nytheatre.com review by Russell M. Kaplan
August 14, 2008
It's nice to occasionally see a show that actually puts the "International" in New York International Fringe Festival, and one of this year's foreign-exchange offerings is a humble and efficient pair of brand new solo shows from Dublin (directed by American Jack Halpin). Delivered by appealing actors with disarming accents, Irish playwright Derek O'Connor's Maladjusted. Misappropriated. is not terribly ambitious or profound, but still provides an entertaining hour with a few surprises.
Each of these two "sister plays" shows a character trapped alone with their thoughts, awaiting an uncertain fate. In Maladjusted, a teacher is held in some sort of detention, nervously sipping tea and scarfing down candy. As she waxes on about the lack of effective parenting and discipline in the world today, she reveals occasional nuggets about how she got into this situation (no spoilers, but it's naturally quite ironic). Misappropriated shows us a security guard sitting bound to a chair by burglars, blood on his face and "muppet" written on his forehead. As he resigns himself to the unlikelihood of rescue anytime soon, we are given a similar window into his past and the circumstances that led to the assault.
The strength of this production definitely lies in the carefully considered performances of Anna Nugent and Laurence Lowry, who bring some nice depth to their characters, as well as a levity that keeps the plays watchable. They manage to transcend material that is, while interesting at times, also rather gimmicky in its "guess how they got here" premise. Both plays might benefit from placing less importance on the plot twists, or by having those twists serve to enhance these interesting characters more—as they're currently written, they're actually a bit distracting.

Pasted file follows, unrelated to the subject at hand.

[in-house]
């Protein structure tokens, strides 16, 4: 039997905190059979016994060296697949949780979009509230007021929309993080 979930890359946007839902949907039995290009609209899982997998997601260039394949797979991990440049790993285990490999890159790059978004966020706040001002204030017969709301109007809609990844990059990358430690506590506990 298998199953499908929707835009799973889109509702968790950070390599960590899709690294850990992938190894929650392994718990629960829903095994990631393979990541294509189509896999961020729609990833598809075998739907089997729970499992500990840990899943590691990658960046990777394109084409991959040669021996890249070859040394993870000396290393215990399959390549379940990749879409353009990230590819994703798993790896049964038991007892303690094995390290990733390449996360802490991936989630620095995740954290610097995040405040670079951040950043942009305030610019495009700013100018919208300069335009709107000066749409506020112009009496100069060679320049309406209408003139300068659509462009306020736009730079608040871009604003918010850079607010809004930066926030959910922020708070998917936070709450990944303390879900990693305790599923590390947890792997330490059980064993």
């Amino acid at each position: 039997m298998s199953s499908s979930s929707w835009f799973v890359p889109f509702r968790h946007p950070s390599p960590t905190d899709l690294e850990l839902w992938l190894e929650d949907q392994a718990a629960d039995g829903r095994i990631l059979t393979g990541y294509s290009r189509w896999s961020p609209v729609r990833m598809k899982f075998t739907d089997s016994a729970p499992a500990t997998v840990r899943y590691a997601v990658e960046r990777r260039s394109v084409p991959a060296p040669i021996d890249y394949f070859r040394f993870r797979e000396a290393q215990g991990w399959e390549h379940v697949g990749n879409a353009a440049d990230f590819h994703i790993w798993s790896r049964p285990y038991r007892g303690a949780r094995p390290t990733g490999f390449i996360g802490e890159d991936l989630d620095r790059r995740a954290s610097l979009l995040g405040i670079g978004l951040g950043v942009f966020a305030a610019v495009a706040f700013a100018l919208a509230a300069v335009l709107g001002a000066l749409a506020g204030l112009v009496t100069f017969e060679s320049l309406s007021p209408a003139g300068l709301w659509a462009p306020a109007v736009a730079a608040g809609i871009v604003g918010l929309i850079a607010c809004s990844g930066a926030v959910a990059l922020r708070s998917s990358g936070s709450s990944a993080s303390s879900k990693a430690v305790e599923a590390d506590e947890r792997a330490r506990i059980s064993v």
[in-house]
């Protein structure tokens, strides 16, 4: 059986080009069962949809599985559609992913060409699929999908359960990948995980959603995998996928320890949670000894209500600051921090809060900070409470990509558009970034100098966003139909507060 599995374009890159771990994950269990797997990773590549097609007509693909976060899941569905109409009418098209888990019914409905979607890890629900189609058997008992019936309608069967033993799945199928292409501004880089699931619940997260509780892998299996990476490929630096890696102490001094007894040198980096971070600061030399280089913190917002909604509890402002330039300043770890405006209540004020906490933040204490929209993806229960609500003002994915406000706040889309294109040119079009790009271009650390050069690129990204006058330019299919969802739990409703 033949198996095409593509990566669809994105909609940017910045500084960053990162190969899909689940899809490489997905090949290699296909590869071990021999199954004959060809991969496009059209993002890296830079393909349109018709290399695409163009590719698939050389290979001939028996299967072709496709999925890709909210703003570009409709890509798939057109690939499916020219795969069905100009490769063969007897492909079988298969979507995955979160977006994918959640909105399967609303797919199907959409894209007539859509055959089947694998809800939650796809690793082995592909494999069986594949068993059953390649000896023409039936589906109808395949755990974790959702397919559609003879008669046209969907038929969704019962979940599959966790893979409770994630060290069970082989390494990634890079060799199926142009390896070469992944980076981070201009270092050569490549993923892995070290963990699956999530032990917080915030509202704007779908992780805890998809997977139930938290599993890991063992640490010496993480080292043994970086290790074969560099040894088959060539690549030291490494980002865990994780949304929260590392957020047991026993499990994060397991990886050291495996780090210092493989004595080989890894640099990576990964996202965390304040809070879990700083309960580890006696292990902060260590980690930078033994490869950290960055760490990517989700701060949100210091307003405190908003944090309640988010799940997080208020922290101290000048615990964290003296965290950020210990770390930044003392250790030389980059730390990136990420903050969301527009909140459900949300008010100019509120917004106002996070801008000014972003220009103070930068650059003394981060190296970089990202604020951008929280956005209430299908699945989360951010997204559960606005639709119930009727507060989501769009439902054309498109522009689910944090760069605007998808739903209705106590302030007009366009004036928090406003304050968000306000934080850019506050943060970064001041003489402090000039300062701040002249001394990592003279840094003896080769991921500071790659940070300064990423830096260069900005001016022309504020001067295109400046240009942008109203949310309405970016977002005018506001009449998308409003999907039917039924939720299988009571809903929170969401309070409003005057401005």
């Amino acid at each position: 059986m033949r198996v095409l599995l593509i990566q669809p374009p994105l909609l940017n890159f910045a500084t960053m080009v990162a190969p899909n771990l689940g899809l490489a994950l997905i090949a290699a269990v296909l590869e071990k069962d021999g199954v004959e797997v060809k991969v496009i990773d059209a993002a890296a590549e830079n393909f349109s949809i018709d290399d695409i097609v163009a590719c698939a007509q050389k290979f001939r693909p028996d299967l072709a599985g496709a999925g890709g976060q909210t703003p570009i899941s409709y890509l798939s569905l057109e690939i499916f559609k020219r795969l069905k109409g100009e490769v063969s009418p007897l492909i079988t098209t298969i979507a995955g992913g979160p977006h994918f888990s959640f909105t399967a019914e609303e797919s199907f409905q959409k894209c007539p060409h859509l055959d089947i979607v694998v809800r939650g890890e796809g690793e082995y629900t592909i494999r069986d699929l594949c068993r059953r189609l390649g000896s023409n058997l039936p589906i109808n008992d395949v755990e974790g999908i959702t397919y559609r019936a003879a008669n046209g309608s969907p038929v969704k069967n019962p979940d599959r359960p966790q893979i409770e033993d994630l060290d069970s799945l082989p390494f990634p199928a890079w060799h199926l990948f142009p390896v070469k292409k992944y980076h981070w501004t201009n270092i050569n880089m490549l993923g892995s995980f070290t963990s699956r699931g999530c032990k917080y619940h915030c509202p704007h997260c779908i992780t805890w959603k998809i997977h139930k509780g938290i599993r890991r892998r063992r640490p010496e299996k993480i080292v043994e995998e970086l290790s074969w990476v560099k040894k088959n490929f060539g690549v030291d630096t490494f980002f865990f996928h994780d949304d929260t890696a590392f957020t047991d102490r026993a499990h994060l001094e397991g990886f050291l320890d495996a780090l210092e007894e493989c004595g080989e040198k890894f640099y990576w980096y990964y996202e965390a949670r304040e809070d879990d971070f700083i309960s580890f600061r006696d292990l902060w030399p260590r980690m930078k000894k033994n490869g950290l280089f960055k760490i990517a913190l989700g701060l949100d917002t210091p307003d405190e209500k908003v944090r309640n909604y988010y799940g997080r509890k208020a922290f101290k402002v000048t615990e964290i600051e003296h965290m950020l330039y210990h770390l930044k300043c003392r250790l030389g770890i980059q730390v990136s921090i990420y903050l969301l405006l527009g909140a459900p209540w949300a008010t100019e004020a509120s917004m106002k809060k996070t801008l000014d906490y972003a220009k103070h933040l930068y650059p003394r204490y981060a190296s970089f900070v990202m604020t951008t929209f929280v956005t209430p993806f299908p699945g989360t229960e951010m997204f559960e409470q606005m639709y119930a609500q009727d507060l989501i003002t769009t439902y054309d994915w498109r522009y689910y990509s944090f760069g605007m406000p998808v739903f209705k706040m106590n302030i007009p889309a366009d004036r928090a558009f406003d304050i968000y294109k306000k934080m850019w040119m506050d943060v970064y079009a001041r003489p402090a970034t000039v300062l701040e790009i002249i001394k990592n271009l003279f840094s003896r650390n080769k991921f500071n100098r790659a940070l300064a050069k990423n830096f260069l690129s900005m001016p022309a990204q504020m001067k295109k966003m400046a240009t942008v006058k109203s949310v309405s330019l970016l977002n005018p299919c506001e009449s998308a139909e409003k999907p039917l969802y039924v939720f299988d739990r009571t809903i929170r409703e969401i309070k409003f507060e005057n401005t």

The plays are about as minimalist as you can get, with little more than basic costumes, a few props and functional lighting—the kind of plays that probably made this cross-Atlantic collaboration manageable and fun for the artists. This small scale may be Maladjusted. Misappropriated.'s blessing and curse: it's very easy to sit down and wolf it down in an hour, but so far it lacks a sense of completion as a theatrical event. Time and development will certainly help to flesh these stories into something special...in the meantime, Maladjusted. Misappropriated. is still a pleasant and engaging item on the FringeNYC menu, though you may leave feeling like you only got an appetizer.